Seeking young, well educated men... for sperm donation.

When you first think about what characteristics a woman might look for in a potential father for her children, you might list things like eye colour, height, ethnicity, medical background. Really, a thousand different things.

But new research published in the journal Economics and Human Biology has revealed some very interesting information about women’s choices for their baby’s father, by analysing their choice of sperm donors.

In the first research of it’s kind, the study, called What women want in their sperm donor; A study of more than 1000 women’s sperm donor selections by Stephen Whyte and Professor Benno Torgler, examined 1546 Australian women and asked them a series of questions to determine how exactly they made selection to use a specific donor to conceive their child.


Image: istock

What they found was that when presented with an opportunity to choose gamete samples, women's preferences for male characteristics differed from what they typically chose when seeking a partner out there in the big wide world. In fact, the most desirable characteristics as revealed by the women in the study were age (with women preferring younger donors over older donors) and educational achievements.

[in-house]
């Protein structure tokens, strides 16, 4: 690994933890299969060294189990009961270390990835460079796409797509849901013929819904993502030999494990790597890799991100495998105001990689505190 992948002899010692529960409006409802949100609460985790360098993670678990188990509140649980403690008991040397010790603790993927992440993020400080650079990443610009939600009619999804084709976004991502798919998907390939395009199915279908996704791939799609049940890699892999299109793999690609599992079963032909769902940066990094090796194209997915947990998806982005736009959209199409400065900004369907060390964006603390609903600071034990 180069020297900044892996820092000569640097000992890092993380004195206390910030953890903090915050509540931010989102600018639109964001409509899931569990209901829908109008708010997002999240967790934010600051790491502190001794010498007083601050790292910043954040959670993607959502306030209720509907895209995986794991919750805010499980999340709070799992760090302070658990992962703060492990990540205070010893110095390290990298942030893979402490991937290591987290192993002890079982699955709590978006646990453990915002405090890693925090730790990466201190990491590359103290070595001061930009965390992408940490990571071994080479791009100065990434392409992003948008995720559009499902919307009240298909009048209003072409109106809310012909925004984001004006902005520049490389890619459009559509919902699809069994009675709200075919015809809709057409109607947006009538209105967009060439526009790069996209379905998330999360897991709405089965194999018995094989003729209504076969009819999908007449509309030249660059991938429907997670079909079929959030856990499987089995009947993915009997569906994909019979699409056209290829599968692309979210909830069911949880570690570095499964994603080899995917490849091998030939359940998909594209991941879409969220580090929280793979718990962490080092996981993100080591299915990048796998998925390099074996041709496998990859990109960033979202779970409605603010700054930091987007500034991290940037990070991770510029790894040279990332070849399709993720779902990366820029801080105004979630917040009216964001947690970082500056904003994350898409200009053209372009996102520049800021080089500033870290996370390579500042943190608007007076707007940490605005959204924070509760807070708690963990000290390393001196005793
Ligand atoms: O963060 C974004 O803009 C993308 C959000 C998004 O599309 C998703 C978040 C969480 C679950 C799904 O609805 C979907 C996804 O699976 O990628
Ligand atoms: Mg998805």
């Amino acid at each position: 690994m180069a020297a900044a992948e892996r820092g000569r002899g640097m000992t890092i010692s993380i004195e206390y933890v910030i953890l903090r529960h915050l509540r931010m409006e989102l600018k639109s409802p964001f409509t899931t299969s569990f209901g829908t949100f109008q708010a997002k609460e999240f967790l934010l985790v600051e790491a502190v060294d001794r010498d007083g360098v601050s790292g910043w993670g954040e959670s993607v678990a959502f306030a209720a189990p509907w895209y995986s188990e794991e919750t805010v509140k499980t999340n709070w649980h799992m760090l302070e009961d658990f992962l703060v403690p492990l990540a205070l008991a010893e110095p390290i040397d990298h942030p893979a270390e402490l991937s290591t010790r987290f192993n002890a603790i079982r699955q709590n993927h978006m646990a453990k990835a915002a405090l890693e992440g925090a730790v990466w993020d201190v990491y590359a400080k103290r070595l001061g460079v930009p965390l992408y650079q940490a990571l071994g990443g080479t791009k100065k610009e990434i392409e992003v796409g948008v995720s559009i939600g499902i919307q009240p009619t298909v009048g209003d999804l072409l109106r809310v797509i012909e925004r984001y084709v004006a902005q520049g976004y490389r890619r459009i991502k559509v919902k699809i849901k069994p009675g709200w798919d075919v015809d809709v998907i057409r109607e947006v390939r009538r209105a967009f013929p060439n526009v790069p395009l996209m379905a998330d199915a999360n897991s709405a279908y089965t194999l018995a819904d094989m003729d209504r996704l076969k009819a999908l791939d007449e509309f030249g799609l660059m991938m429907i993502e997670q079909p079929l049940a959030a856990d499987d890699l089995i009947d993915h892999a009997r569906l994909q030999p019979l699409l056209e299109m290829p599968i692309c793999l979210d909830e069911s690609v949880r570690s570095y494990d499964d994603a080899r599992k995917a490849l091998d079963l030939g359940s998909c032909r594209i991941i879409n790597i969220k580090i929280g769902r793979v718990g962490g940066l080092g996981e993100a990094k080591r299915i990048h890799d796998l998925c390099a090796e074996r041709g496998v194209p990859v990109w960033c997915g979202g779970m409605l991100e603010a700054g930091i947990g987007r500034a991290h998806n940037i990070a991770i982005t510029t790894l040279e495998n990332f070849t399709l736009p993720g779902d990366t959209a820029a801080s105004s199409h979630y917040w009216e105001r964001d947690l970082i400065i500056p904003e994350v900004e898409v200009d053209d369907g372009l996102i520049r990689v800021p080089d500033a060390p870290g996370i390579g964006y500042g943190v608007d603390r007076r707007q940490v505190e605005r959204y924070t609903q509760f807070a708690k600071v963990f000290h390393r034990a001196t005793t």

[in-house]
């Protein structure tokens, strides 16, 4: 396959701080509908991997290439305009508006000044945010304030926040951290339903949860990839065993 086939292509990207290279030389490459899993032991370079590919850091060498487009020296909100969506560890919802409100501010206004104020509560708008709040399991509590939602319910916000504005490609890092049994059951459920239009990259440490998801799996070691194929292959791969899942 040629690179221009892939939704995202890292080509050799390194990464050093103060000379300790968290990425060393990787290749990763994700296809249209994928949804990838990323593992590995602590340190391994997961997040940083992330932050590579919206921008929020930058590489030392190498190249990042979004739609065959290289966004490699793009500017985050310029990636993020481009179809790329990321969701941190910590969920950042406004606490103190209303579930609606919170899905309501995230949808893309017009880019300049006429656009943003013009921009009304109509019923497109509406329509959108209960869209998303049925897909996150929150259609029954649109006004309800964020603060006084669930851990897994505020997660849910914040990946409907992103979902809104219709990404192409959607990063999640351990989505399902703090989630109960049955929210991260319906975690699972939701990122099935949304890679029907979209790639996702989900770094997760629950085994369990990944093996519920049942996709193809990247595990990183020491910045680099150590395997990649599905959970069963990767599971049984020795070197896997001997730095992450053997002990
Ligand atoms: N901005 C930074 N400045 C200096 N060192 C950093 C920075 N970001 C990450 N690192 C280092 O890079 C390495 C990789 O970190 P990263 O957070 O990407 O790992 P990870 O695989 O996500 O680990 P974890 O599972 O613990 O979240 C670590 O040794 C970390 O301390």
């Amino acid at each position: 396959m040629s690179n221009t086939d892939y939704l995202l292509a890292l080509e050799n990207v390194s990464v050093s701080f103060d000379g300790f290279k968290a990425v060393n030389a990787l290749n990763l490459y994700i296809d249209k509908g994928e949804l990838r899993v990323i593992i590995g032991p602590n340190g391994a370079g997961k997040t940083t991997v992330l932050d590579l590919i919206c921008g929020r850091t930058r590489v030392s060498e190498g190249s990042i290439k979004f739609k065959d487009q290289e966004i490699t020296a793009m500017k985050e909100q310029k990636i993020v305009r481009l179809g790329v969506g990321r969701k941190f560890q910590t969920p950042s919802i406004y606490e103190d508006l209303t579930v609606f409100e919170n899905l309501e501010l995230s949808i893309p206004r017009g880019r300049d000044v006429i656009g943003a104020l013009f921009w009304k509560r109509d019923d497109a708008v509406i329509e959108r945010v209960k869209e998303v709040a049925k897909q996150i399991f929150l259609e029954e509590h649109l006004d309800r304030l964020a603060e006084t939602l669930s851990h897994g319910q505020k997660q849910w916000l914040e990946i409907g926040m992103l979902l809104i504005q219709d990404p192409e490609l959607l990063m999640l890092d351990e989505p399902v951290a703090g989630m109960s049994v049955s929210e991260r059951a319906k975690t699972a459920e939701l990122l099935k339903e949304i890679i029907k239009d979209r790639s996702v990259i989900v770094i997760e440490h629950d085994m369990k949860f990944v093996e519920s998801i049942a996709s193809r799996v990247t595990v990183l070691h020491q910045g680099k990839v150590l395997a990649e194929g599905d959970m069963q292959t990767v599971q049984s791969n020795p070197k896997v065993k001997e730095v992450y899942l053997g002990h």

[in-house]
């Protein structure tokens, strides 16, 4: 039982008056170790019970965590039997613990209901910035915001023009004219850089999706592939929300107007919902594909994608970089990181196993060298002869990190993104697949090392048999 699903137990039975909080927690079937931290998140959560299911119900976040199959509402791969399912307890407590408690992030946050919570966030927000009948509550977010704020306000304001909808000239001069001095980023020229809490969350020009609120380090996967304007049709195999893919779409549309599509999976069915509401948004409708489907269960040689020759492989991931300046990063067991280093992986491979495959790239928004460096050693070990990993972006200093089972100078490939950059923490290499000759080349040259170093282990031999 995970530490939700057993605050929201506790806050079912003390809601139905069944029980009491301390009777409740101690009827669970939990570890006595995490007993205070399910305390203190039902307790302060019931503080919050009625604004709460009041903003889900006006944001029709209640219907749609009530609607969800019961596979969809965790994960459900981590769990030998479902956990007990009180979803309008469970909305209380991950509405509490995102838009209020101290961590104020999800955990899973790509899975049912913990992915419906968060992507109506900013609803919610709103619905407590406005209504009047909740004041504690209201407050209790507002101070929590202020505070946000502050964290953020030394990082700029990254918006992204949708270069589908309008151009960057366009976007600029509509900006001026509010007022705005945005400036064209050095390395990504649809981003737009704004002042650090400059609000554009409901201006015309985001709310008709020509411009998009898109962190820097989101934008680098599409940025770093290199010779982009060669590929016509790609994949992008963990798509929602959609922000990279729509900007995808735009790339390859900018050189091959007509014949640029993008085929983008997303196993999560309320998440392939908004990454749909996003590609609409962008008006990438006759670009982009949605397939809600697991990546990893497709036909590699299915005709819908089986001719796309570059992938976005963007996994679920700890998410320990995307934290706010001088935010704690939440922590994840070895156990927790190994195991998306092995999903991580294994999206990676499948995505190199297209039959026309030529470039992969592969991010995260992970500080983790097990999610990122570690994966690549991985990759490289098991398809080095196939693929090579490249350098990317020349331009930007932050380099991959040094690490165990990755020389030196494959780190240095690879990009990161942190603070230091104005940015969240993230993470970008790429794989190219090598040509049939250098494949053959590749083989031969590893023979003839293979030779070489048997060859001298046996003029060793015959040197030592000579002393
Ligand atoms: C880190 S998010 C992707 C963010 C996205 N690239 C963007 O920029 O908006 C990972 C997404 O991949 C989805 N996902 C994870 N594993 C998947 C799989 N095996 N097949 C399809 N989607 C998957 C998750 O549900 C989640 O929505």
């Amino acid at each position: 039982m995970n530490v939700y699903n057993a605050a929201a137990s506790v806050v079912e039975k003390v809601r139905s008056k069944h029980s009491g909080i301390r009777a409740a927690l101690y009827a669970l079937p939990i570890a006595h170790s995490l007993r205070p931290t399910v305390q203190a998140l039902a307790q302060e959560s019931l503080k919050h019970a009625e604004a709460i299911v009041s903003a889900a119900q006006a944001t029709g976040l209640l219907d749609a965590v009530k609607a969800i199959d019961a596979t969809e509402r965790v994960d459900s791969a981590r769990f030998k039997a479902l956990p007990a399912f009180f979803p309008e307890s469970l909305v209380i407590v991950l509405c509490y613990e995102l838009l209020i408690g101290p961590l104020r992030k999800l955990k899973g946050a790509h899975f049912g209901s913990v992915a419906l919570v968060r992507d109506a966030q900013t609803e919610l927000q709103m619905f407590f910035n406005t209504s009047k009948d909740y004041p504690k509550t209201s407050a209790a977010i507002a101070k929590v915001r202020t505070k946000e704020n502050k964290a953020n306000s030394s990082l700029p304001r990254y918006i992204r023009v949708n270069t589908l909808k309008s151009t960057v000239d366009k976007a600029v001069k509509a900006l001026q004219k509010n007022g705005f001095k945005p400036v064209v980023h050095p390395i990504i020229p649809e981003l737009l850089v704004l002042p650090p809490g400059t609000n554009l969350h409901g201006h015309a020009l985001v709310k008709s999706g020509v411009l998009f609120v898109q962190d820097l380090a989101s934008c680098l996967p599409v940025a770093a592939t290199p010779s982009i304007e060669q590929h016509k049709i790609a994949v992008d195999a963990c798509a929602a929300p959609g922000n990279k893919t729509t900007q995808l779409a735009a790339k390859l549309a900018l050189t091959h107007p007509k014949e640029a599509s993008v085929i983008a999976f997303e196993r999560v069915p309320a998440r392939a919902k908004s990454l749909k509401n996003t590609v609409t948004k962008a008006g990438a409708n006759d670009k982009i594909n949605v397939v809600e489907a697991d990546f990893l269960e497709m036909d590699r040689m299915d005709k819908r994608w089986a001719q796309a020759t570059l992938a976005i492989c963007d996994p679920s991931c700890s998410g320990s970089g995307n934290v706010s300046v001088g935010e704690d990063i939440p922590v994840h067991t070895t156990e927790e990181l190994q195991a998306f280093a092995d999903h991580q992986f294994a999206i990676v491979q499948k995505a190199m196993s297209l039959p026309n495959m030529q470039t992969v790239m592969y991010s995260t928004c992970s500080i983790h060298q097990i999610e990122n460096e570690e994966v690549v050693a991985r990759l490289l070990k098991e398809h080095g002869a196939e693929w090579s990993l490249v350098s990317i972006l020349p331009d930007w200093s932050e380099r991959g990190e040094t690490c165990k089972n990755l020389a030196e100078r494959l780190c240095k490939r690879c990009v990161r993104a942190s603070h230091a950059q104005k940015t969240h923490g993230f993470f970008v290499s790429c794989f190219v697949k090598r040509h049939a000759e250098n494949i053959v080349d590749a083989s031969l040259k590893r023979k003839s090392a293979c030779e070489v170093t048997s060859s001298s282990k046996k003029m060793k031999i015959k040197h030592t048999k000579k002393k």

"Previous human mating research has shown that women prefer older males, as males naturally accrue resources with age. That women actually choose younger males to mate with in a reproductive setting, is a unique finding that merits further research" says Mr Whyte.

With advancements in assisted fertility and sperm donation, women are now in a position to choose specific desirable characteristics to reproduce with. Women with fertility issues, single women and same sex couples are all able to access sperm donation through sperm banks. "Women are theoretically no longer bound by the constraints of proximity, social class, culture, or race when choosing a male to mate with" explains Mr Whyte "Reproductive medicine now not only gave women the chance to become a parent, where previously they would not have been able to, it also revealed that females preference for resources of their potential mate remain, even when the notion of parental involvement becomes redundant."

The researchers say that the findings are important as it provides behavioural insight into characteristics preferred by women using assisted reproductive technology and is the first of it's kind to analyse women's choice, rather than their preference.